Will Helms want to be in heaven if it is racially integrated? In the news stories I watched, CNN only mentioned one racial controversy in Helms' too-long political career: his 1984 re-election campaign against former Charlotte mayor Harvey Gantt, during which he ran an ad where the audience saw a pair of white hands crumpling a rejection letter while the narrator grimly said, "You needed that job ... but they had to give it to a minority." CNN's political analyst Bill Schneider treated this as an exception and a two-minute segment on Fox News never referred to Helms' rancid racial demagoguery. Here are some quotes that should be remembered when we think of the late and not-so-great Jesse Helms.
Responding to a reader of his 1950s newspaper column in which he included a fictional black character meant to stand as an example of a "good nigra" as opposed to those civil rights agitators, Helms said, "To rob the Negro of his reputation of thinking through a problem in his own fashion is about the same as trying to pretend that he doesn't have a natural instinct for rhythm and for singing and dancing." The senator made another sophisticated sociological observation when his visit to Mexico in 1986 stirred large protests. "All Latins are volatile people," he said. "Hence, I was not surprised at the volatile reaction."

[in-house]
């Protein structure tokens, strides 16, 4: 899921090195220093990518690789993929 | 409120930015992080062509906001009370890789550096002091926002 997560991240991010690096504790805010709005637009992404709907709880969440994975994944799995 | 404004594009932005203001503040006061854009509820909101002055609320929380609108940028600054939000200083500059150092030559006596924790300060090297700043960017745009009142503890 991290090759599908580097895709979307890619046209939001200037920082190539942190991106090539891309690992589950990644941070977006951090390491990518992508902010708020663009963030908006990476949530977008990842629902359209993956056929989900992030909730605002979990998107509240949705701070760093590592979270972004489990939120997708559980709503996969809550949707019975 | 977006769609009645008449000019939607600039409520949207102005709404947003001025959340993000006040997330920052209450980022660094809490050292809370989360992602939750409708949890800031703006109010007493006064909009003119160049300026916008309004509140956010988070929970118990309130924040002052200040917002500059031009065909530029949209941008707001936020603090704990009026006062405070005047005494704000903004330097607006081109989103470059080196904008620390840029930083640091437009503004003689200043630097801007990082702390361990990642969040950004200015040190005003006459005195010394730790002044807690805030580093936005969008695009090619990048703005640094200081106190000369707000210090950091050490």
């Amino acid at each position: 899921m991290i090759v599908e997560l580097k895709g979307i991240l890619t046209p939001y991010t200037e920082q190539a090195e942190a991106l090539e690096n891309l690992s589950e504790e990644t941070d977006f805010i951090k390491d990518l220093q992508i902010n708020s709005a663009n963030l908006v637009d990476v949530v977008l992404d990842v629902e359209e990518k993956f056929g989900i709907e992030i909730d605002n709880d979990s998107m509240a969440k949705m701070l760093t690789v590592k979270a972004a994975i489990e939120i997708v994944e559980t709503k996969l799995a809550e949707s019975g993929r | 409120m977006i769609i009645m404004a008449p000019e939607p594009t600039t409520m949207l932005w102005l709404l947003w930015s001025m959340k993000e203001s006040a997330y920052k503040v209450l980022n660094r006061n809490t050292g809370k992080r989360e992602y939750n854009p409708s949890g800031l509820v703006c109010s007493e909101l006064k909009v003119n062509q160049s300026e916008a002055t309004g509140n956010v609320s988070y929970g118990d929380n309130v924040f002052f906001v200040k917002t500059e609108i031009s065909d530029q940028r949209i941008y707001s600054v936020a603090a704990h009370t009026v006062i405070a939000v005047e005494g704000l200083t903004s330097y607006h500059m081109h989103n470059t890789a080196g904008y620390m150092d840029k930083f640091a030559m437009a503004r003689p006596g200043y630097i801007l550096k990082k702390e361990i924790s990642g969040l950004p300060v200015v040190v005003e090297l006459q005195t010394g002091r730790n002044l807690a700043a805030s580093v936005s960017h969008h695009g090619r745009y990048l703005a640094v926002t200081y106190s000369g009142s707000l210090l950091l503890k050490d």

Then there was the time he referred to the University of North Carolina (UNC) as the "University of Negroes and Communists." What a classy guy. Speaking against civil rights demonstrators, he sternly warned, "The Negro cannot count forever on the kind of restraint that's thus far left him free to clog the streets, disrupt traffic, and interfere with other men's rights." One wonders exactly what restraint Helms was referring to, given the murder, torture, church bombings, and crude terrorism committed by whites resisting integration.